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Retiring on a stock portfolio is the luck of the draw

There’s a reason the weatherman ignores averages. In Arizona, a 40 degree morning can become a 90 degree afternoon. It doesn’t help much to know the average will be 65. Yet many stock investors talk about a 9% average as though it can be counted on.

In truth, the irregularity of market returns has a huge impact on your retirement. If you had retired in 1988 (just after the crash of ‘87) with $1 million in stocks, you would have had over $5 million by 2000, and the crashes since then wouldn’t have phased you much. But if you had retired in 2000, those same bear markets meant that even modest withdrawals would have depleted your account to zero with 16 years. This is with the same exact retirement plan, and in both cases stocks went up in the long-run, but in one instance you got rich, and in the other you ended up poor, just from the luck of the draw.

The following charts assume that you retire with $1 million in an S&P 500 index fund. You withdraw $50,000 in the first year of retirement and increase withdrawals at the rate of inflation to keep up with living expenses.

 

Lucky timing

Unlucky timing

The reason is that when you take $50k out of a portfolio that has fallen to $500k, you are withdrawing 10% of your principal. Now even if the market rallies back to even, your depleted account won’t. The lucky 1988 retiree experienced the same 50% declines in portfolio value, but his account had grown to several million by that time, so the withdrawals were only about 2% of the balance.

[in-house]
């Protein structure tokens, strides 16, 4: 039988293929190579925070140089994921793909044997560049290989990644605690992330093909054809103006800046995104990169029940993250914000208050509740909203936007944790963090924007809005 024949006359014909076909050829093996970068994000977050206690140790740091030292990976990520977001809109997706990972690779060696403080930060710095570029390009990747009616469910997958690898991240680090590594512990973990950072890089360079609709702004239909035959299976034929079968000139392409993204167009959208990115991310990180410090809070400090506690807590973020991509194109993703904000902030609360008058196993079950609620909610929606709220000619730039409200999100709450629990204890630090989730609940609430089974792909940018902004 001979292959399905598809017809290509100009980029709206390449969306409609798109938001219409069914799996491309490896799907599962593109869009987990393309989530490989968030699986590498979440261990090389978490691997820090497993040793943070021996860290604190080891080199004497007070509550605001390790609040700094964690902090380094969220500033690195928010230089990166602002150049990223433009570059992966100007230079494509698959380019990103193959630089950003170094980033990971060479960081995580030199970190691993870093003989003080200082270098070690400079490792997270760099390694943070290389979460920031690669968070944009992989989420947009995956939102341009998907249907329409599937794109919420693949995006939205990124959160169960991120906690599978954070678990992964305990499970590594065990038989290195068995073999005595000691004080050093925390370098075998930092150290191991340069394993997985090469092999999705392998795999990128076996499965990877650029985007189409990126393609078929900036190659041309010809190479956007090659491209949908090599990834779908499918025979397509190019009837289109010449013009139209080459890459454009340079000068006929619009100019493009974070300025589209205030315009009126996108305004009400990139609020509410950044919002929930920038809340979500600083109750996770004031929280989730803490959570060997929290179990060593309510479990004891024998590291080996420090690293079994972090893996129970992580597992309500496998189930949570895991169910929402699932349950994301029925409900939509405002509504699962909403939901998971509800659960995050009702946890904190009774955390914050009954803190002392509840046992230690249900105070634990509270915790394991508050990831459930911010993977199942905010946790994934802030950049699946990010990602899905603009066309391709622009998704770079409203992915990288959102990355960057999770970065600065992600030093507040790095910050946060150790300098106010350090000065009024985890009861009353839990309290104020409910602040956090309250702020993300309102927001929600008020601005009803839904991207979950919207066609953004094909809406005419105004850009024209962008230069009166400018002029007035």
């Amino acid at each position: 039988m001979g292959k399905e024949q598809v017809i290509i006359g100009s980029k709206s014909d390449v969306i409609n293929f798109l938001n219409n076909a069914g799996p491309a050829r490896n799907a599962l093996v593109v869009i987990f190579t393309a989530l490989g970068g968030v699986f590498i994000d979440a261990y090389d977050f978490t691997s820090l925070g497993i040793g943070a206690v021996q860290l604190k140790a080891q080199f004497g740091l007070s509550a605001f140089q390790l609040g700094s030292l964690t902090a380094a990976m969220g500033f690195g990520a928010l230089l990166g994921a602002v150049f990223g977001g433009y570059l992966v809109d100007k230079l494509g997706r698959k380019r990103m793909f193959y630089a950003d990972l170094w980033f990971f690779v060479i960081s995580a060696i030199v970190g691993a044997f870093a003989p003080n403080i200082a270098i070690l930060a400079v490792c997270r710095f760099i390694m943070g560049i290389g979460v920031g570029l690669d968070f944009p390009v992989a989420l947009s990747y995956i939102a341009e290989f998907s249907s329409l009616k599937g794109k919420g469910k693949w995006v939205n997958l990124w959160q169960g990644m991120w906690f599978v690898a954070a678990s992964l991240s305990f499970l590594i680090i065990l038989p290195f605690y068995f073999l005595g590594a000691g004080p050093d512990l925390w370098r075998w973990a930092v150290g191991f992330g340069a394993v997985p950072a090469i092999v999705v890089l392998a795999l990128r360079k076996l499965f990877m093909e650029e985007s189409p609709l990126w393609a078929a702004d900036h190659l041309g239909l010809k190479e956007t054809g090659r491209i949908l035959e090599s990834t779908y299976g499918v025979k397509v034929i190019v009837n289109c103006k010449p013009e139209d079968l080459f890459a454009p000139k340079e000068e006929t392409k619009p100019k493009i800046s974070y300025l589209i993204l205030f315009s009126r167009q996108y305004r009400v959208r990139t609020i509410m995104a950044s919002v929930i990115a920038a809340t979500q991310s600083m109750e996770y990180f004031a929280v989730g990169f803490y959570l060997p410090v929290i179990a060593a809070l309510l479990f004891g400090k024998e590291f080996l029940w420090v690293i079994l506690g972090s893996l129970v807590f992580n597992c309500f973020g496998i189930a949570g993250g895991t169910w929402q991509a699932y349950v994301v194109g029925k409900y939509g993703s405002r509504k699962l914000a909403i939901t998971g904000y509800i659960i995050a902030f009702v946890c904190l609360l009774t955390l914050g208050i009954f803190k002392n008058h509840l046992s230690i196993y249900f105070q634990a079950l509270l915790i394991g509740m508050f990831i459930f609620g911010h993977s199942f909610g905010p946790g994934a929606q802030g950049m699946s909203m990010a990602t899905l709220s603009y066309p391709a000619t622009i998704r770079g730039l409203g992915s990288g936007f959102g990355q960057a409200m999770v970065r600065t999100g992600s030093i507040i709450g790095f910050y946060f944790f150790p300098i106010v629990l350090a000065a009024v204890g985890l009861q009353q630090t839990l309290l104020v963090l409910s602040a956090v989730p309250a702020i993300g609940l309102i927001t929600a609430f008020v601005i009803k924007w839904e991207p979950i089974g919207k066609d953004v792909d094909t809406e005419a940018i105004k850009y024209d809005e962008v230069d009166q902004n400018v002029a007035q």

Stocks have had a good run since 2009, but every bull market comes to an end. The trouble is, nobody on Earth can tell you when a routine dip will turn into a 30% decline, or if a 30% decline will turn into a devastating loss.

The US stock market has lost over 30% nine times in the last 100 years. If those were just quick blips, they could almost be ignored, but there have also been nine times when the market has gone down and stayed down for five years or more. Few retirement accounts are big or robust enough to withstand a bear market.

 

But what if there were a portfolio that resulted in essentially the same positive outcome for those who retired in 2000 as for the lucky cohort who retired in 1988?

Just as before, these charts assume withdrawals of $50,000 in year 1, increasing at the rate of inflation each year. The robust portfolio here is a global mix of US stocks, foreign stocks, REITs, corporate bonds, Treasury notes, and gold. A simple moving average stop-loss is applied to reduce the downside in each asset class. Fees and fund costs totaling 1.5% per year are included.

A robust global portfolio with strict risk controls may not always keep up with stocks, but it is far less likely to put you in a hole when you can least afford it.

 

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